Eryk, son of Rudolph and Rudolphina Bachrach was born in 1916 in Ostrova, Czechoslovakia. His father died when he was 14. A number of years later, his mother remarried. She married his late father’s brother, his uncle, Endrich Zvi.
Eryk immigrated to Palestine alone, arriving on March 21, 1939 aboard the SS Bessarabia. He settled in Tel Aviv. About a month later, his mother, his 16 year old brother Emil and his step-father joined him.
During WWII, Eryck joined the British Army and was placed with Company 462 of the Transport Corps. He served in Lebanon, Egypt and the Western Desert. When, during the war between the English and the German Forces, the front moved westward, and the danger of the German Forces invading Palestine passed, it was decided to recruit Eryck’s unit to invade Italy. The unit was transported to Alexandria in Egypt, where it was re-equipped, receiving new army vehicles.
On April 29, 1943, after Passover, a convoy of about 30 ships sailed from the port of Alexandria to the island of Malta. At the head of the convoy was the cargo ship “Erinpura” carrying Company 462 on board. Two days later (27 Nissan, 5703), German war planes spotted the ship, bombing it. The “Erinpura” suffered two direct hits and sank within about 4 minutes.
One surviving witness testified about the behavior of the soldiers in the water: “Throughout their combat with the waves they did not lose their spirit, each helping the others to survive. Excellent swimmers showed tremendous bravery-they never stopped swimming to save those who were not such good swimmers, and above the noise, the songs of encouragement were heard.” The Jewish officer who was saved said: “A people who have such outstanding youth among them will never cease to exist.” The British Commander said: “I have never seen such brave soldiers.” 136 of the company died that day at sea and there is no place of burial for them. Eryck Bachrach was among the dead. He was 27 years old at the time.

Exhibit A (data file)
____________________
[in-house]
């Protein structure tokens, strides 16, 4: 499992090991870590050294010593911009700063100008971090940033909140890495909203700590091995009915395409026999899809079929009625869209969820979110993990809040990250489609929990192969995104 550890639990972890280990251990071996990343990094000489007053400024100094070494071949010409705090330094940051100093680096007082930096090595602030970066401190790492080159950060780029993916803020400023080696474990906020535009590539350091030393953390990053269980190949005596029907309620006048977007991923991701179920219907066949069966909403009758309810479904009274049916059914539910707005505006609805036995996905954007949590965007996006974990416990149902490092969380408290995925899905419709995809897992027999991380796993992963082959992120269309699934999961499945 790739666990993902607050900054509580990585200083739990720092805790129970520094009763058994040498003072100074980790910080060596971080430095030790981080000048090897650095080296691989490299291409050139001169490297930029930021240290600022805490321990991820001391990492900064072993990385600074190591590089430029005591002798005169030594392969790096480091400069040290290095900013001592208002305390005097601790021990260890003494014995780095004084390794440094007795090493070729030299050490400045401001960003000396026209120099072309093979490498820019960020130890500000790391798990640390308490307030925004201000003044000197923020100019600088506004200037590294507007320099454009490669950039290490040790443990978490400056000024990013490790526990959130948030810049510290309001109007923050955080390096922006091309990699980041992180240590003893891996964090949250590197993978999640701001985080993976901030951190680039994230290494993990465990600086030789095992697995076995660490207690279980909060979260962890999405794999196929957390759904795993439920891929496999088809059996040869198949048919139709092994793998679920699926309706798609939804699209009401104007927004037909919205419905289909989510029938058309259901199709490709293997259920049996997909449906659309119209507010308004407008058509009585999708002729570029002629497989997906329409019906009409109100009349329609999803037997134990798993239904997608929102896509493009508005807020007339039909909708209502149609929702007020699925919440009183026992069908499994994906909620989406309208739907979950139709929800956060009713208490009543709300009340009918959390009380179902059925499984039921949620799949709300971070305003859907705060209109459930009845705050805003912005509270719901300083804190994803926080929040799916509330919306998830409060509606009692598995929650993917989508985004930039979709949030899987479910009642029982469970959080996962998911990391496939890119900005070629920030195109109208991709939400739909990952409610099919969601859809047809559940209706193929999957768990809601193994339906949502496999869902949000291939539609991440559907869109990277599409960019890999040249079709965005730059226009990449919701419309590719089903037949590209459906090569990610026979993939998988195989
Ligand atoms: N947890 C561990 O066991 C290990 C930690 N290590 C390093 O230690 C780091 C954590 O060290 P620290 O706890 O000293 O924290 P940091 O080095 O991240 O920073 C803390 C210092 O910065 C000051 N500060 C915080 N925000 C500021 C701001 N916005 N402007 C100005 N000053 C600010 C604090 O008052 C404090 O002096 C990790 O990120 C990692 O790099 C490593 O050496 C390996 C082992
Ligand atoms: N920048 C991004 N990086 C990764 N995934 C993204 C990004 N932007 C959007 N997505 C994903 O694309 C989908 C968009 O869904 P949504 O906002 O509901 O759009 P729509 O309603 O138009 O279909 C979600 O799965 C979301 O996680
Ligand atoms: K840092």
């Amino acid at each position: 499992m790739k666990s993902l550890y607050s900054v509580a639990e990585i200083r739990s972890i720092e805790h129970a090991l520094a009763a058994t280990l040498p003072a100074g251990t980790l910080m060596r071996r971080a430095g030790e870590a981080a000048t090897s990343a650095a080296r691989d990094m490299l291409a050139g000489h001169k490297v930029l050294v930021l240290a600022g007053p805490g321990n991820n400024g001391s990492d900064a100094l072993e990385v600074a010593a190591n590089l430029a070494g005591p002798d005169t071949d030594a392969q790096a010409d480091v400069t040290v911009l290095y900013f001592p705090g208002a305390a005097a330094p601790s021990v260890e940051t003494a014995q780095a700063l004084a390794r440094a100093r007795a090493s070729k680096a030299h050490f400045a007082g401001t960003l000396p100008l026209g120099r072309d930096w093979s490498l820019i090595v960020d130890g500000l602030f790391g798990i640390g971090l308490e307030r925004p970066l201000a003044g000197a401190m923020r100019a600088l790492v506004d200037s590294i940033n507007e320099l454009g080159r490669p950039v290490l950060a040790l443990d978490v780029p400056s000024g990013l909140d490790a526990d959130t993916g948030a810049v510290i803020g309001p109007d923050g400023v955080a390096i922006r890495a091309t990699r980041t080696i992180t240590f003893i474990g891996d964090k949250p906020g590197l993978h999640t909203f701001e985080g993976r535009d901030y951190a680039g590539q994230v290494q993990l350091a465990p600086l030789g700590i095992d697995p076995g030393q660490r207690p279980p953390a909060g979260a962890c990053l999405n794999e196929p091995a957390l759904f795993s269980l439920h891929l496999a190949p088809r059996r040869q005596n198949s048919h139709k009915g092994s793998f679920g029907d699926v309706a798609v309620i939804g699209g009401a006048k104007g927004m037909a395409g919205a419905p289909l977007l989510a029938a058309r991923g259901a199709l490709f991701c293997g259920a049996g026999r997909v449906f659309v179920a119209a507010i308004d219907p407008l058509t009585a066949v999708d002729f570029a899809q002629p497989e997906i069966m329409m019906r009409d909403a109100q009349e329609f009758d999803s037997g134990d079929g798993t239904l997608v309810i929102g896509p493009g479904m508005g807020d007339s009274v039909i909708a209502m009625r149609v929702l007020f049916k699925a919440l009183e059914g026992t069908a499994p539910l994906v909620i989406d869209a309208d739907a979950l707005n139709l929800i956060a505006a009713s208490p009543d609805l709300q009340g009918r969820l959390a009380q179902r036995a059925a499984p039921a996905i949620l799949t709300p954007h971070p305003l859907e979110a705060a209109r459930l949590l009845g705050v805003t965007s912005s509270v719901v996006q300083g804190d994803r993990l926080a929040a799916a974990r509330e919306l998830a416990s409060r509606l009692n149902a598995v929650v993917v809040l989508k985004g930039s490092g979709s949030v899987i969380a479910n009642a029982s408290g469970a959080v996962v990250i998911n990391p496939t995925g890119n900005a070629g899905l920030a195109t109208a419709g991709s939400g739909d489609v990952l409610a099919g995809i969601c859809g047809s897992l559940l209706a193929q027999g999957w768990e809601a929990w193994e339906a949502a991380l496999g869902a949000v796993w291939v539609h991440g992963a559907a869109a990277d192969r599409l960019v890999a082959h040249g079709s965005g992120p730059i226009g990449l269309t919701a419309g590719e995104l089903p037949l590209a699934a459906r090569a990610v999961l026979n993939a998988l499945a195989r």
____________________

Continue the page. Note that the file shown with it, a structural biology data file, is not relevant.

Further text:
A memorial in his memory and in the memory of his friends was erected on Mt. Herzl in Jerusalem, shaped as a ship at the corner of a pool with shallow water in it, symbolizing the sea. 137 plaques with the names of the fallen soldiers engraved on them were placed around the edges of the pool, (This includes one soldier who died of wounds sustained at sea and was buried in Italy).
Eryck’s mother died of grief a short while after the catastrophe. His brother Emil died on 9 Menachem Av, 5714.
The details of Eryck Bachrach’s life partially appear on the “Yizkor” site of the Ministry of Defense.
The story of his life was researched and completed, and his photograph was found in 2017 by volunteers of “Giving a Face to the Fallen.”